Interior subsequently adopted the Diamond Shamrock decision and MMS amended its gross proceeds rule by limiting royalties only to those take-or-pay payments that are recouped through make-up gas. See 53 Fed. Reg. 45082, 45083 (Nov. 8, 1988) ("The Fifth Circuit's ruling [in Diamond Shamrock] therefore requires that MMS amend its regulations to remove the requirement to pay royalties on take-or-pay payments at the time the payment is made. Of course, royalties still are due when make-up gas is taken.").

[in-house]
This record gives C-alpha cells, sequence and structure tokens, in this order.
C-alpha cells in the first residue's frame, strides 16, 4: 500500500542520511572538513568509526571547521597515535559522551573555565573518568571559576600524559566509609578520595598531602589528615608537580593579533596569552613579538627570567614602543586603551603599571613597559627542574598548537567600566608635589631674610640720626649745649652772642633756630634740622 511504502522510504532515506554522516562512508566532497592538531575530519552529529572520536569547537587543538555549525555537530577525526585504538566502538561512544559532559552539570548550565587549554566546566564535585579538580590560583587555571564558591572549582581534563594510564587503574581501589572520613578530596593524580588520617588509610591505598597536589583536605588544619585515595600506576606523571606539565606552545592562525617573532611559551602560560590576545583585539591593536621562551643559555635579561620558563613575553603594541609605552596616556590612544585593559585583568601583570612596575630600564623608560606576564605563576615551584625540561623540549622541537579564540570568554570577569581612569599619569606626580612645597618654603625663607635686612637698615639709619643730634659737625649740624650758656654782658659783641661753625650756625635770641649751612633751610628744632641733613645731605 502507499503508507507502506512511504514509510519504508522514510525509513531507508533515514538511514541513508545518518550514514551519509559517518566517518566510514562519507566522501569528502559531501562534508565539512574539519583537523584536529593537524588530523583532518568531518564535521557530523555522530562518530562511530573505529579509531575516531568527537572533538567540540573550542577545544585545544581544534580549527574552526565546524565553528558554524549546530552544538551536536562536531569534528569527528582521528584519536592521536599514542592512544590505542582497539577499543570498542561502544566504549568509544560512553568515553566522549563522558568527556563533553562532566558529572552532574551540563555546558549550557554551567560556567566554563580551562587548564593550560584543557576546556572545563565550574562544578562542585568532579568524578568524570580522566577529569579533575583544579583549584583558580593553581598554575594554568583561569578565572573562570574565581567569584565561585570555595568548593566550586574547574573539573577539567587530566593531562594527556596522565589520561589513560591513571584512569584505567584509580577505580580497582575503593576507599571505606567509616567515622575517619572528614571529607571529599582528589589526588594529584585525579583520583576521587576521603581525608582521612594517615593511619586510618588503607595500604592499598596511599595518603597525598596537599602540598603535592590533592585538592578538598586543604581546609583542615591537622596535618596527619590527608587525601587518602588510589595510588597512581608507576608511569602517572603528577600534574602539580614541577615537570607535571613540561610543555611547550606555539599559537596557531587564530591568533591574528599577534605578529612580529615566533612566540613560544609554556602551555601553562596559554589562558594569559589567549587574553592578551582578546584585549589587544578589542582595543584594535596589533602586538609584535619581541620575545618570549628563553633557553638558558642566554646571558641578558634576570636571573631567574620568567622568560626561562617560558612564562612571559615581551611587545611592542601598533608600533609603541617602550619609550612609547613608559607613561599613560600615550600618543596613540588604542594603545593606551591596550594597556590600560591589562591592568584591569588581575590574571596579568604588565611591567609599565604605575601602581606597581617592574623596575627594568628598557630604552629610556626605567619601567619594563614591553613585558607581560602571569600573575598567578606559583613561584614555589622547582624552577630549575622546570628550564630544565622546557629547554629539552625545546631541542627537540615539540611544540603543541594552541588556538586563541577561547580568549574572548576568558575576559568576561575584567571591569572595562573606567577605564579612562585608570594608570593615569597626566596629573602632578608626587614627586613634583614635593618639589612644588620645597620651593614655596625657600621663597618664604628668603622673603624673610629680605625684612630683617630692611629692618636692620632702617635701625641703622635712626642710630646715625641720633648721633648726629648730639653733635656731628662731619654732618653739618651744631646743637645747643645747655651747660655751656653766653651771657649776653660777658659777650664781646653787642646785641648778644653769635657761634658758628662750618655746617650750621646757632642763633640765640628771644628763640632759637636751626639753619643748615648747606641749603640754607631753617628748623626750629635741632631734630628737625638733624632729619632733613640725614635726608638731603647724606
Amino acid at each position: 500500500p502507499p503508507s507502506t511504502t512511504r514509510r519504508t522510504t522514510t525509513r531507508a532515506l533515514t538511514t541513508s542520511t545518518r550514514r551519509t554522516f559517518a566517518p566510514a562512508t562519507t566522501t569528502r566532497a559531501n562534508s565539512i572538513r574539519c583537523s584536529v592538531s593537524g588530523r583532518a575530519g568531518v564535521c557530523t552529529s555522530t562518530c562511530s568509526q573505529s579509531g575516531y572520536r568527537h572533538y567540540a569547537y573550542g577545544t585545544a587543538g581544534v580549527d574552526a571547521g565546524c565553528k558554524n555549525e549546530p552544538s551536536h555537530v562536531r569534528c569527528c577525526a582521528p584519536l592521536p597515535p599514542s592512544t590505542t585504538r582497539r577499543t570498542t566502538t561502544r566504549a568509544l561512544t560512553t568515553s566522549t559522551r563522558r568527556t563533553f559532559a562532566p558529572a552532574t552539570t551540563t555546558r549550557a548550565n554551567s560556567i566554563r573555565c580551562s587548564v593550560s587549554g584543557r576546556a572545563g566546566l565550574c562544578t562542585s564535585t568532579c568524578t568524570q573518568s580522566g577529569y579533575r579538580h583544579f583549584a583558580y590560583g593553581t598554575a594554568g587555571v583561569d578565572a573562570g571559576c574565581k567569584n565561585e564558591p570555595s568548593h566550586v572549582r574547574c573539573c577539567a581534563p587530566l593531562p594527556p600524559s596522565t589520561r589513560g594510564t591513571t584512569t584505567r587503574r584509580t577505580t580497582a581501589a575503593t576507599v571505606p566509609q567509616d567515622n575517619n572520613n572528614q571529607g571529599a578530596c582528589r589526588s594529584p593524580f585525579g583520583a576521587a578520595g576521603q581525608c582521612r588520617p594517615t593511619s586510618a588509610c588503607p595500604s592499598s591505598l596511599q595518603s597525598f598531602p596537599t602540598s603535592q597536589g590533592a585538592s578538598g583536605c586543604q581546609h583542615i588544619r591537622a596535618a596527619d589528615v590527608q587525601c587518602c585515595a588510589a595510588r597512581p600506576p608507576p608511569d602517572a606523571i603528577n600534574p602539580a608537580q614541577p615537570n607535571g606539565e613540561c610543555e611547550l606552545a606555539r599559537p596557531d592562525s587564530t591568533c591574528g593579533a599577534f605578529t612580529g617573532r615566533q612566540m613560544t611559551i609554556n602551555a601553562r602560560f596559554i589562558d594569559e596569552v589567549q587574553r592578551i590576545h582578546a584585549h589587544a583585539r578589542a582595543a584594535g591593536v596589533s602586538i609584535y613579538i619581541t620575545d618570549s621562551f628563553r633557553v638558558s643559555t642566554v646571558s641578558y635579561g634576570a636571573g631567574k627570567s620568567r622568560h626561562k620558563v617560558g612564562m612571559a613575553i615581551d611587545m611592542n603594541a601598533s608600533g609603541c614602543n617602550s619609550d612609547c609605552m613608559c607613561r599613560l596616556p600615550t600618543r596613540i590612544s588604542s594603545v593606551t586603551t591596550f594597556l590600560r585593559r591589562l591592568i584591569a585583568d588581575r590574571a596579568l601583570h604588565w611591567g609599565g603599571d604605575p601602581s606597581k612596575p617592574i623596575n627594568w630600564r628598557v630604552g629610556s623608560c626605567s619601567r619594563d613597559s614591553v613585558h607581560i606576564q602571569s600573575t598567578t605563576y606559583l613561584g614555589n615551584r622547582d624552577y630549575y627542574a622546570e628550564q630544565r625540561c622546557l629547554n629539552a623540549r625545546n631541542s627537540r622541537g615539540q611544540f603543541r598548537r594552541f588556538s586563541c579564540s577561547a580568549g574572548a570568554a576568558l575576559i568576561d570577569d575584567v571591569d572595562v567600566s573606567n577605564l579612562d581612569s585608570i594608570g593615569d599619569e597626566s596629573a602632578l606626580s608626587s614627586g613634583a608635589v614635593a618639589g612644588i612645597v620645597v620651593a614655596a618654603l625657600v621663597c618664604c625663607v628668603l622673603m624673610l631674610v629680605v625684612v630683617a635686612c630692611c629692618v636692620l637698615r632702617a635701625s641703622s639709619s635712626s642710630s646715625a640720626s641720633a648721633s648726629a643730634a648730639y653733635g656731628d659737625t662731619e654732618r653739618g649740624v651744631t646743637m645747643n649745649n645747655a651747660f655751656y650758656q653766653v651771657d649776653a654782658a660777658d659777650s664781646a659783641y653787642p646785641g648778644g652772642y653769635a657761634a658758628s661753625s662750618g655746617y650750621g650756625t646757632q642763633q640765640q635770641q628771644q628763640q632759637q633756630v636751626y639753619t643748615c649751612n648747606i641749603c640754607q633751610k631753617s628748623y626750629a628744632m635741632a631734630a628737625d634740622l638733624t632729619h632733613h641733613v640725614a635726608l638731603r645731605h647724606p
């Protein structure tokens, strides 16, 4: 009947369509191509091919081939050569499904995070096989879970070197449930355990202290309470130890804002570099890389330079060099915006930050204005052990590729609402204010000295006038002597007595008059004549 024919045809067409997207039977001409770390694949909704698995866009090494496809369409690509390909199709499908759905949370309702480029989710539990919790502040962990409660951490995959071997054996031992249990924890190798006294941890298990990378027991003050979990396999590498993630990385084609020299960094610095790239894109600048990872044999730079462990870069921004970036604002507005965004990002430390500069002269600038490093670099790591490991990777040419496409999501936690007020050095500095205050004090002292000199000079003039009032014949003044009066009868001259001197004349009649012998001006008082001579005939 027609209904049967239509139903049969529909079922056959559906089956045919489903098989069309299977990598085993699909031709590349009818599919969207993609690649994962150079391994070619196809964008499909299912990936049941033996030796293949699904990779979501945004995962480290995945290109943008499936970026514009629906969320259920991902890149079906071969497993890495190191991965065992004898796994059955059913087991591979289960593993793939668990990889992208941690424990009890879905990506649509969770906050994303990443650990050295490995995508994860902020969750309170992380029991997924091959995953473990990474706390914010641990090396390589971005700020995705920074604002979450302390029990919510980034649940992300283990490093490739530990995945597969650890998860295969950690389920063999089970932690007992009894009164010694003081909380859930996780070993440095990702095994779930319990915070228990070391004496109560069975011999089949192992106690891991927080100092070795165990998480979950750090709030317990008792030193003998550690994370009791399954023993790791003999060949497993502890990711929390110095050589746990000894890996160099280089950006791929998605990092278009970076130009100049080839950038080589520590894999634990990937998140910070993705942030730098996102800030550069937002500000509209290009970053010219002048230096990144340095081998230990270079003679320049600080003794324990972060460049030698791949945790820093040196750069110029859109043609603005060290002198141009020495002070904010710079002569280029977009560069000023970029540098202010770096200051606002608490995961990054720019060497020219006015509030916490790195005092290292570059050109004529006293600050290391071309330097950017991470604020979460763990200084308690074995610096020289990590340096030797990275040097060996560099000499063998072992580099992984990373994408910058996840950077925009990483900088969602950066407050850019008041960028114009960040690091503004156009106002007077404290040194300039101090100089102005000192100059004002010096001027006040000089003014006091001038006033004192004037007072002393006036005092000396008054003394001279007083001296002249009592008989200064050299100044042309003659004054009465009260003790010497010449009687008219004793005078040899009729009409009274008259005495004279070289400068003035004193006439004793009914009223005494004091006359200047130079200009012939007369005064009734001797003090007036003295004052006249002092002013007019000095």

In IPAA, Samedan Oil Corp. ("Samedan"), a producer-lessee, entered into a settlement to resolve outstanding take-or-pay obligations with the purchaser-pipeline, Southern Natural Gas Company ("Southern"). The settlement provided for Southern to make a lump sum payment of $100,000 to Samedan in exchange for Samedan's release of Southern from the gas purchase contract.*fn7 Most of the $100,000 payment was allocated as compensation to Samedan to terminate the contract and alleviate Southern from its remaining purchase obligations. A smaller portion of the payment was allocated as compensation for take-or-pay obligations that had accrued under the contract but had not been paid by Southern. Samedan then sold the gas that would have been sold to Southern under the now terminated contract to other purchasers. MMS ordered Samedan to pay royalties on both the portion of the settlement allocated to unpaid take-or-pay liability, as well as the portion allocated for termination of future contract obligations. MMS took the position that the entire settlement payment compensated Sameden for the lower price it would be forced to take for gas that would have been sold under the higher priced Southern contract. According to MMS, "[t]he compromise payment therefore properly is regarded as a payment in anticipation of a lower price to be received by the lessee if and to the extent that the lessee later produces the volumes to which a take-or-pay payment would have been applied." IPAA, 92 F.3d at 1255.